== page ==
Wall Street's Hurd Mentality: Today's Outrage

The valuation for Oracle's $6.7 billion man is tricky.
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NEW YORK (

TheStreet

) -- Employees apparently

loathed him

. The company he worked at for five years

abruptly ushered him

out and now wants to

block him from his plum new job

. He even had to

pay a female contractor to dine with him

.

But oh boy does Wall Street love Mark V. Hurd.

Mark Hurd

How much, you ask? About $6.74 billion in unconditional investor love.

On Tuesday, when rival

Oracle

(ORCL) - Get Report

and tennis buddy Larry Ellison said Hurd was joining the company, Oracle shares jumped 6%, boosting Oracle's value by $6.74 billion.

Pretty rich right?

Well, just month earlier he was worth $8.5 million to

Hewlett-Packard

(HPQ) - Get Report

, proving that unlike a fine Malbec, Hurd's value doesn't have a great shelf life. Investors sold HP stock when Hurd unexpectedly left HP for violating the company's trust and ethical standards.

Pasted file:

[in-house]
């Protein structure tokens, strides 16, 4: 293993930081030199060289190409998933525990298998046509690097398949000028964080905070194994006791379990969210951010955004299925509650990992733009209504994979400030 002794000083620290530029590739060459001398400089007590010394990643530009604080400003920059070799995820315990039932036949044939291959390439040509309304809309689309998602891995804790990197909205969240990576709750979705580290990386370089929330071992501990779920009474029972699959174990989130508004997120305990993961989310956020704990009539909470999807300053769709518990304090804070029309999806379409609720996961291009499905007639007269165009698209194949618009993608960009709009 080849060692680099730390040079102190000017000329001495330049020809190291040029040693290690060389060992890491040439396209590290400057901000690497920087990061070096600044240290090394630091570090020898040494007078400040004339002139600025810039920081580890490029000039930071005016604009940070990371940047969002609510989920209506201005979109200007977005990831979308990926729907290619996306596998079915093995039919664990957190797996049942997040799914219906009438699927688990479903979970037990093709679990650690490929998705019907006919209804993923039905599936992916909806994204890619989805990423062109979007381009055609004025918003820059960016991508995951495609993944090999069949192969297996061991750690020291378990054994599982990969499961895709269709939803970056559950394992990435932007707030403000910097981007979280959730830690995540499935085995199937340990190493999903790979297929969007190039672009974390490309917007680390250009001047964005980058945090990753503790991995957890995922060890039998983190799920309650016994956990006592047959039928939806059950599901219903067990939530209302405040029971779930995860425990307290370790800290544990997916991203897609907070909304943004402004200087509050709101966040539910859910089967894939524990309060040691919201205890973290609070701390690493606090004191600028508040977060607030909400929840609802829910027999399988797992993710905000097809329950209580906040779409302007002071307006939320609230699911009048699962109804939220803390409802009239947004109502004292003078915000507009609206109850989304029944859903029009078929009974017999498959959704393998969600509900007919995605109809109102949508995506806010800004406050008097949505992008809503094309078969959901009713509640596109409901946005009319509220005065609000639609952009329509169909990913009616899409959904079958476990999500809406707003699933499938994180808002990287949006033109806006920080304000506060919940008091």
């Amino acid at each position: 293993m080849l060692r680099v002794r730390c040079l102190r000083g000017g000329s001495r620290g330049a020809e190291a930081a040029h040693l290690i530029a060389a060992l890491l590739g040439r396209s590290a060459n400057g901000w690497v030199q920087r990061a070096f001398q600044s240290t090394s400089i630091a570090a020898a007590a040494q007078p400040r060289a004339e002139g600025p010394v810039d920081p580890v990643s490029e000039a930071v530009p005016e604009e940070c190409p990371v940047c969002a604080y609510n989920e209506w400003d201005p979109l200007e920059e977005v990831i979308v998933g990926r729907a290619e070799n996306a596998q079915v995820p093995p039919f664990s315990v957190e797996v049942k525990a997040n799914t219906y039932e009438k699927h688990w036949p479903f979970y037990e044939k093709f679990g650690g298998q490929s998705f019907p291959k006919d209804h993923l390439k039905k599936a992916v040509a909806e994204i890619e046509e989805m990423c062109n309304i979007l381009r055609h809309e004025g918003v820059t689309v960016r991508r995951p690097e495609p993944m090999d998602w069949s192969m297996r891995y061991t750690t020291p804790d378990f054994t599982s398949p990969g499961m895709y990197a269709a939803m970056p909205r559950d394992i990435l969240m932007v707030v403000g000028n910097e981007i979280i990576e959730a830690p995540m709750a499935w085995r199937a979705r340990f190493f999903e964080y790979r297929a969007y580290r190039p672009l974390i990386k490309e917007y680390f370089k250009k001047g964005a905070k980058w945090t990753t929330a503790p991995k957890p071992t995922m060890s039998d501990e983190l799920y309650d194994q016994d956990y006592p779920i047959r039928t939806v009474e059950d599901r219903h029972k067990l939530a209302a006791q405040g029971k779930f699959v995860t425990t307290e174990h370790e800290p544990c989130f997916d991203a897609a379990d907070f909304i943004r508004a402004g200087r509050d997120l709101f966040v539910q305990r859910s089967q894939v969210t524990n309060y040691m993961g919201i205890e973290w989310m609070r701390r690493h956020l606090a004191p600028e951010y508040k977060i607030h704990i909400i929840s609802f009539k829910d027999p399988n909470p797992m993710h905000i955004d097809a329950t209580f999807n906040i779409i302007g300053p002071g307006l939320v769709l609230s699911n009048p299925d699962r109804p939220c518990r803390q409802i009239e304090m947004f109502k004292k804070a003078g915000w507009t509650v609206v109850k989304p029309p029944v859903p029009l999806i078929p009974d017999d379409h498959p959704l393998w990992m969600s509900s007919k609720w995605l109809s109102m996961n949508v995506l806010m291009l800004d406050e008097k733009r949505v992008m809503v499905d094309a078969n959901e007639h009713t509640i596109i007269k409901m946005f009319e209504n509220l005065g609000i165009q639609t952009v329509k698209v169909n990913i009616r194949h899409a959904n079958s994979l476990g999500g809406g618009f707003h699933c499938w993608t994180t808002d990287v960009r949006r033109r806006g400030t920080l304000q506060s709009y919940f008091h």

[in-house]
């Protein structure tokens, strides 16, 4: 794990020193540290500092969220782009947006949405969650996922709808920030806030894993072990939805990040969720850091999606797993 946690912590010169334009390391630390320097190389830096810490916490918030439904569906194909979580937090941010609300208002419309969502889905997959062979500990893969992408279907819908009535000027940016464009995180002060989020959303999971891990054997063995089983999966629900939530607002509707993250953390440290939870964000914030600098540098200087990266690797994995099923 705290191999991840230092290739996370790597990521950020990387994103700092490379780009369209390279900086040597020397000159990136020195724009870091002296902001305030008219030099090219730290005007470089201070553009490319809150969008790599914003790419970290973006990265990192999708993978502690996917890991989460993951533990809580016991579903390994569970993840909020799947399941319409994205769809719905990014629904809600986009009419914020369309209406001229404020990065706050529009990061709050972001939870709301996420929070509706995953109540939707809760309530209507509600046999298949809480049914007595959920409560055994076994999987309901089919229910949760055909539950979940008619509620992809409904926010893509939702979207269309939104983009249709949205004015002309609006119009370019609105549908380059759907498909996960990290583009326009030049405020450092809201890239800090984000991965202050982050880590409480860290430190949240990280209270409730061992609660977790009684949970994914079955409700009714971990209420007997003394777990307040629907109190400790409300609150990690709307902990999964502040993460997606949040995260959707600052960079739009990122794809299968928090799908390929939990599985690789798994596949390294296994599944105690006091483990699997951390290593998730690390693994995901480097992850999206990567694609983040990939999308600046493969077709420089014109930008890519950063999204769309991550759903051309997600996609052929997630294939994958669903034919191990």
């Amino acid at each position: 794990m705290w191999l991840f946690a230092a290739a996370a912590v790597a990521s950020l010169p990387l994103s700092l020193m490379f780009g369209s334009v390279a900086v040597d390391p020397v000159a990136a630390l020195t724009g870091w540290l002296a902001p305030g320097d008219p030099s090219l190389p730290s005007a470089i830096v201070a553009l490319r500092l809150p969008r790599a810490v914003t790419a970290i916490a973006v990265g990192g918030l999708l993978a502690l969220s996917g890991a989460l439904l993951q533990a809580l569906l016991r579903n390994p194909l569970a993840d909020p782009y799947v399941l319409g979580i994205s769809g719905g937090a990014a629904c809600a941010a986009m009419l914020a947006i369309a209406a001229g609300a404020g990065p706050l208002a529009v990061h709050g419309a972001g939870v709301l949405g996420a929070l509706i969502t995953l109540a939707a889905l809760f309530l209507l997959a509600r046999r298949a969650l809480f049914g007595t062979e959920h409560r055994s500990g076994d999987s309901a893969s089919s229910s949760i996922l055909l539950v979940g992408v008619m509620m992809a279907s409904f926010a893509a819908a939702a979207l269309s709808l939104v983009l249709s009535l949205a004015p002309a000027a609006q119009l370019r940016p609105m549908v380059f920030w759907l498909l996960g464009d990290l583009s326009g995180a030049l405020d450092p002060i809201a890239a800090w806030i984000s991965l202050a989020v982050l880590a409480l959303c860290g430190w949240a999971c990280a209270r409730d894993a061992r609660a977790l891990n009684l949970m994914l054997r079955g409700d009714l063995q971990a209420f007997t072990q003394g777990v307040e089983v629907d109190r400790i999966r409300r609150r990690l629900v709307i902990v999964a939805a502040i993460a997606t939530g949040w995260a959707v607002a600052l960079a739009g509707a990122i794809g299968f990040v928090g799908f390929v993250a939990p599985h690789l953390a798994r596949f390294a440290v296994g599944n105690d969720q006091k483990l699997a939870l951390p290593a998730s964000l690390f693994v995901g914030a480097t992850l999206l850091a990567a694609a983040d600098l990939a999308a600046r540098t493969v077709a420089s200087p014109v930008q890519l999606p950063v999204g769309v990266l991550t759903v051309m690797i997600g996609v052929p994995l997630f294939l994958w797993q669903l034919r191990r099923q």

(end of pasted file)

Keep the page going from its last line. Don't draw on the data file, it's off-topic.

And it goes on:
Hewlett-Packard's board decided it needed to distance itself from Hurd's ethical malfeasance, and on Friday, August 6 they pitched him out. By the end of regular trading Monday, HP had fallen 8%, making Hurd's immediate departure from HP worth an eye-bulging $8.5 billion in market value lost.

Happy to see him go but not happy that he's going to a rival, HP claimed that Hurd will violate his trade secrets agreement. HP filed a lawsuit to block Hurd's move to a $11 million job at Oracle Tuesday.

Oracle's Ellison

quickly fired back, saying HP will lose a valuable business partner if the company sticks with its lawsuit.

Hurd appeals to investors with his hunger to add revenue through acquisitions and slash costs through firings. It's

a blunt approach

that runs counter to Silicon Valley's tech innovation culture, but in the five years he was at HP, the stock outperformed PC sector peers like

Dell

(DELL) - Get Report

,

Microsoft

(MSFT) - Get Report

and

Intel

(INTC) - Get Report

.

For now, Hurd has at least one friend and the stock market on his side. But the street isn't known for its loyalty. Any hitch to his move to Oracle could quickly erase that $6.74 billion in unconditional love.

--Written by Scott Moritz in New York.

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